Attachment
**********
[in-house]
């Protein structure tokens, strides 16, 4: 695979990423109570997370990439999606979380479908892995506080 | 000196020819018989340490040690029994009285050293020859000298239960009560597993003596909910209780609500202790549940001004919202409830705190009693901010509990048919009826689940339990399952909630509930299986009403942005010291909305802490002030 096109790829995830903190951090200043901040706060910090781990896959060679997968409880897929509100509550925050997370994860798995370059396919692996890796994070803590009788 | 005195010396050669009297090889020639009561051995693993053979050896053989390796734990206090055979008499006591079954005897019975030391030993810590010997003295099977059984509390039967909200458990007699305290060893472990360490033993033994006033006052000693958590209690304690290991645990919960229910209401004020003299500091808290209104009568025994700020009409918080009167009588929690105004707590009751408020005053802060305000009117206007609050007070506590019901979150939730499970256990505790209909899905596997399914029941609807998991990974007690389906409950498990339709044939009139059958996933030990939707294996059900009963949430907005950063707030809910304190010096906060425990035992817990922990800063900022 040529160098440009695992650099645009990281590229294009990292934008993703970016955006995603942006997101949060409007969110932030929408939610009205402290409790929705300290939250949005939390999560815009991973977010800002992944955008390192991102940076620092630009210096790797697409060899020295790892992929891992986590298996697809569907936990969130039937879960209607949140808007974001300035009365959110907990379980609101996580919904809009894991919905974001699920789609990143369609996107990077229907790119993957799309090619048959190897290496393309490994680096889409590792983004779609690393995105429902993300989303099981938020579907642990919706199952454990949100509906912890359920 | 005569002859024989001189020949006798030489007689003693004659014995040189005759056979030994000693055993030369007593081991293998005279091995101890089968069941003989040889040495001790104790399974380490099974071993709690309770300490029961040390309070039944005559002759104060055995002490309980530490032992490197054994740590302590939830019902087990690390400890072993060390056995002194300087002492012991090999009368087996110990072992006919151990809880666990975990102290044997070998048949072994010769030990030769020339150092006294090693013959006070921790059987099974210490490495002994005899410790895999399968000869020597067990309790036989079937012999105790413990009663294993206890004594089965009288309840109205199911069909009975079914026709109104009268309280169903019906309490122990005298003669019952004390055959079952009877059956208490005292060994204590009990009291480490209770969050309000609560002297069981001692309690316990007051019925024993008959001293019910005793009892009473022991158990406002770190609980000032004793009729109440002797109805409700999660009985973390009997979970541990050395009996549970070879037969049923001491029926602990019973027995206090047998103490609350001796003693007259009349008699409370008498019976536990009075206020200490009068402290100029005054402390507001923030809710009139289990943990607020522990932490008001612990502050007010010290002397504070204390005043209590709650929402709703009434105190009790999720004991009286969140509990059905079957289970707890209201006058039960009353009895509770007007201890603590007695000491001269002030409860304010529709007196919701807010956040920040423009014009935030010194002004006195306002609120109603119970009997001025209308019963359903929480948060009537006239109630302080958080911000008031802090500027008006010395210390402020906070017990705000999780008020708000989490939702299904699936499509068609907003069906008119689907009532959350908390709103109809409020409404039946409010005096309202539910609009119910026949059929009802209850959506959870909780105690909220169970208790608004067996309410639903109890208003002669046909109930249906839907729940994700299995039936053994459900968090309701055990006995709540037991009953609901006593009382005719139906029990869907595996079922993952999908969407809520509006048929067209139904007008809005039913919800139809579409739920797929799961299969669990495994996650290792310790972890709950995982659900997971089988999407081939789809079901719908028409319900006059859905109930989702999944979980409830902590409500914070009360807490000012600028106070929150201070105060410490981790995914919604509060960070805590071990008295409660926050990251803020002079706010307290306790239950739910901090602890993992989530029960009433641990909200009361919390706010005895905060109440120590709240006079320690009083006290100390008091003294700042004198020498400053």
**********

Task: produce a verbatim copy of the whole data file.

[in-house]
């Protein structure tokens, strides 16, 4: 695979990423109570997370990439999606979380479908892995506080 | 000196020819018989340490040690029994009285050293020859000298239960009560597993003596909910209780609500202790549940001004919202409830705190009693901010509990048919009826689940339990399952909630509930299986009403942005010291909305802490002030 096109790829995830903190951090200043901040706060910090781990896959060679997968409880897929509100509550925050997370994860798995370059396919692996890796994070803590009788 | 005195010396050669009297090889020639009561051995693993053979050896053989390796734990206090055979008499006591079954005897019975030391030993810590010997003295099977059984509390039967909200458990007699305290060893472990360490033993033994006033006052000693958590209690304690290991645990919960229910209401004020003299500091808290209104009568025994700020009409918080009167009588929690105004707590009751408020005053802060305000009117206007609050007070506590019901979150939730499970256990505790209909899905596997399914029941609807998991990974007690389906409950498990339709044939009139059958996933030990939707294996059900009963949430907005950063707030809910304190010096906060425990035992817990922990800063900022 040529160098440009695992650099645009990281590229294009990292934008993703970016955006995603942006997101949060409007969110932030929408939610009205402290409790929705300290939250949005939390999560815009991973977010800002992944955008390192991102940076620092630009210096790797697409060899020295790892992929891992986590298996697809569907936990969130039937879960209607949140808007974001300035009365959110907990379980609101996580919904809009894991919905974001699920789609990143369609996107990077229907790119993957799309090619048959190897290496393309490994680096889409590792983004779609690393995105429902993300989303099981938020579907642990919706199952454990949100509906912890359920 | 005569002859024989001189020949006798030489007689003693004659014995040189005759056979030994000693055993030369007593081991293998005279091995101890089968069941003989040889040495001790104790399974380490099974071993709690309770300490029961040390309070039944005559002759104060055995002490309980530490032992490197054994740590302590939830019902087990690390400890072993060390056995002194300087002492012991090999009368087996110990072992006919151990809880666990975990102290044997070998048949072994010769030990030769020339150092006294090693013959006070921790059987099974210490490495002994005899410790895999399968000869020597067990309790036989079937012999105790413990009663294993206890004594089965009288309840109205199911069909009975079914026709109104009268309280169903019906309490122990005298003669019952004390055959079952009877059956208490005292060994204590009990009291480490209770969050309000609560002297069981001692309690316990007051019925024993008959001293019910005793009892009473022991158990406002770190609980000032004793009729109440002797109805409700999660009985973390009997979970541990050395009996549970070879037969049923001491029926602990019973027995206090047998103490609350001796003693007259009349008699409370008498019976536990009075206020200490009068402290100029005054402390507001923030809710009139289990943990607020522990932490008001612990502050007010010290002397504070204390005043209590709650929402709703009434105190009790999720004991009286969140509990059905079957289970707890209201006058039960009353009895509770007007201890603590007695000491001269002030409860304010529709007196919701807010956040920040423009014009935030010194002004006195306002609120109603119970009997001025209308019963359903929480948060009537006239109630302080958080911000008031802090500027008006010395210390402020906070017990705000999780008020708000989490939702299904699936499509068609907003069906008119689907009532959350908390709103109809409020409404039946409010005096309202539910609009119910026949059929009802209850959506959870909780105690909220169970208790608004067996309410639903109890208003002669046909109930249906839907729940994700299995039936053994459900968090309701055990006995709540037991009953609901006593009382005719139906029990869907595996079922993952999908969407809520509006048929067209139904007008809005039913919800139809579409739920797929799961299969669990495994996650290792310790972890709950995982659900997971089988999407081939789809079901719908028409319900006059859905109930989702999944979980409830902590409500914070009360807490000012600028106070929150201070105060410490981790995914919604509060960070805590071990008295409660926050990251803020002079706010307290306790239950739910901090602890993992989530029960009433641990909200009361919390706010005895905060109440120590709240006079320690009083006290100390008091003294700042004198020498400053």